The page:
Analytics: The Key Benefit of IoT Security Solutions
Analytics is the process of gathering, interpreting, and deriving meaningful insights from data to support decision-making. It involves using statistical analysis, data mining, predictive modeling, and machine learning techniques to discover actionable insights you might never notice through manual, human observation.
The greatest benefit of IoT security solutions is their data-gathering capabilities to support operational and strategic analytics. Leveraging IoT analytics from smart key, asset, and access control systems improves organizations in many ways.
Analytics data from IoT sensors and smart security systems help organizations monitor their physical security in real-time. By analyzing access patterns, administrators can detect potential security problems, such as repeated unauthorized access attempts by the same individual or personnel on the same shift, incorrectly logged equipment returns, or access at irregular hours. These data-fueled insights empower business and security personnel to protect your valuable assets better and take immediate action in response to security incidents.
Improved operational efficiency
Security system analytics provide valuable insights into how people use your equipment and facilities. Those insights can help make business operations more efficient. By analyzing usage patterns on an asset management system, you might learn how to streamline cumbersome business processes using stored assets. You can adjust future procurement budgets after analyzing current cycle equipment use. And you can ensure that the right resources are available daily.
Detailed audit and compliance records
Analytics support your creation of comprehensive audit trails and compliance reports. Organizations can better demonstrate compliance with government regulations, industrial IoT security standards, and internal policies by tracking transactions and access events such as time stamps, transaction locations, and user identities.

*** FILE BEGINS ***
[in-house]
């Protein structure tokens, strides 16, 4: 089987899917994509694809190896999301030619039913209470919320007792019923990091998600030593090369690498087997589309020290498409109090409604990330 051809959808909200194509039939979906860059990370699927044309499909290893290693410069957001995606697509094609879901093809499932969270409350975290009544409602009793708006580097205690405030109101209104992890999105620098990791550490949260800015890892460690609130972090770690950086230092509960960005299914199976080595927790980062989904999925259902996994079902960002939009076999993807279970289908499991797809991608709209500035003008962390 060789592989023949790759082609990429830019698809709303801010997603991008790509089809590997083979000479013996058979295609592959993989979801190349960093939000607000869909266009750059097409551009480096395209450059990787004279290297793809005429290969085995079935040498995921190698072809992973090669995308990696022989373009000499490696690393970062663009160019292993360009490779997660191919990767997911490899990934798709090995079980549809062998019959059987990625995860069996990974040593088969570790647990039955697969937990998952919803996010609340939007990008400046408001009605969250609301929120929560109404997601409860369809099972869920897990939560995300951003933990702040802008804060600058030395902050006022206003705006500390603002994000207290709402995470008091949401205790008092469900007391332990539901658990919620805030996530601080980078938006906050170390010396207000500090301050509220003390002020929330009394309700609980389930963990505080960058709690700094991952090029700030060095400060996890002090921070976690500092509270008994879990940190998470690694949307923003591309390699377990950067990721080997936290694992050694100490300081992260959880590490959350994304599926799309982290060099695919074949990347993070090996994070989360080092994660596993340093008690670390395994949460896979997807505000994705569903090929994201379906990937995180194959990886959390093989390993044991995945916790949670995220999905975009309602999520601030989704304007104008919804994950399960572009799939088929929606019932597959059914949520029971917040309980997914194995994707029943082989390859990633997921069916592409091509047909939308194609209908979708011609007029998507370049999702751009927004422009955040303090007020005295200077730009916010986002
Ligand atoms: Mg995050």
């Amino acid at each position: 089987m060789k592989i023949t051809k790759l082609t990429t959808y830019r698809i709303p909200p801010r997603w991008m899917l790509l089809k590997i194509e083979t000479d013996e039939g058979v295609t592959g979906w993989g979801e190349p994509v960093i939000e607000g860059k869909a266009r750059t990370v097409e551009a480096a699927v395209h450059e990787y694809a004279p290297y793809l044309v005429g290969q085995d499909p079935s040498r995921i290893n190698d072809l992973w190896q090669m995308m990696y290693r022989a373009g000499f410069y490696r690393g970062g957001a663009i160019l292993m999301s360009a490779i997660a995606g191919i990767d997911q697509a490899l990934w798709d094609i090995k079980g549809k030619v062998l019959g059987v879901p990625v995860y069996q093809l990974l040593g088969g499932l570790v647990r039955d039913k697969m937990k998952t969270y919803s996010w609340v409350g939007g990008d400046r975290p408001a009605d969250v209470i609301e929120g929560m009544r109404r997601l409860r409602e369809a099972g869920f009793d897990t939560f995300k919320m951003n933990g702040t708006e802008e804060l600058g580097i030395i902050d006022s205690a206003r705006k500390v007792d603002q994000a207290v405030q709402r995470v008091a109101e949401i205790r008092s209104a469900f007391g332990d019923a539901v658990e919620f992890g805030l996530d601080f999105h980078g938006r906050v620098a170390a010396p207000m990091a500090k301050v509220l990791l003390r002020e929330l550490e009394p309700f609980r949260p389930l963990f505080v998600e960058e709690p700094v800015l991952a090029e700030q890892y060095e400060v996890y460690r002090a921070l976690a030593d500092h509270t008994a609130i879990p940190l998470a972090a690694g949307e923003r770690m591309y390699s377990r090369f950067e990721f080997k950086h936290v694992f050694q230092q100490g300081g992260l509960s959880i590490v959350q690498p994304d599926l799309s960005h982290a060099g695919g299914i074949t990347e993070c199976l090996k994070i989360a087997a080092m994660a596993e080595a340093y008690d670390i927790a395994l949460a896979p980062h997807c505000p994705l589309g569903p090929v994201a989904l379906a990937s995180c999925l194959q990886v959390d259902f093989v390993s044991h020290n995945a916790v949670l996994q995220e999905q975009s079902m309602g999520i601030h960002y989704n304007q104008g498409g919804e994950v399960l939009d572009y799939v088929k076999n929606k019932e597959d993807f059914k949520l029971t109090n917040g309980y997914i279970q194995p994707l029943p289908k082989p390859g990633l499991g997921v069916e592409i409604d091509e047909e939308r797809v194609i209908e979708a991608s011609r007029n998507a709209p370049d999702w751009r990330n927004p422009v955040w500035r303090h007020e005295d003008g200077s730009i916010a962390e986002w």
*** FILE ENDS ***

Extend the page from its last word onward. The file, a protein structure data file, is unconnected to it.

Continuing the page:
Better support for Lean Management
Since analytics provide organizations with valuable data on the effectiveness of their security systems, they’re an excellent platform to support business methodologies like Lean. By analyzing metrics, such as transaction times, reported fault codes, and overdue returns, organizations can identify processes to improve and optimize.
Unlock the Secrets of Building a World-Class Physical Security Program.
Read our guide: Physical Security 101: How to Start Building a World-Class Security Program.
IoT Security Issues to Beware Of
IoT technology is powerful, but it overlaps our physical and network security environments in ways that can be exploited. This is particularly important to consider as businesses deploy more and more IoT systems within their physical security infrastructure. Deployed improperly, these security systems can become vulnerabilities themselves.
If your business uses or plans to use IoT systems, it pays to know the tactics attackers might use to target them.
A hacker can position a ‘skimming’ device near one of your IoT assets to wirelessly copy data. This could include copying smart card or fob access credentials or sensitive data directly off IoT security cameras, printers, or other infrastructure.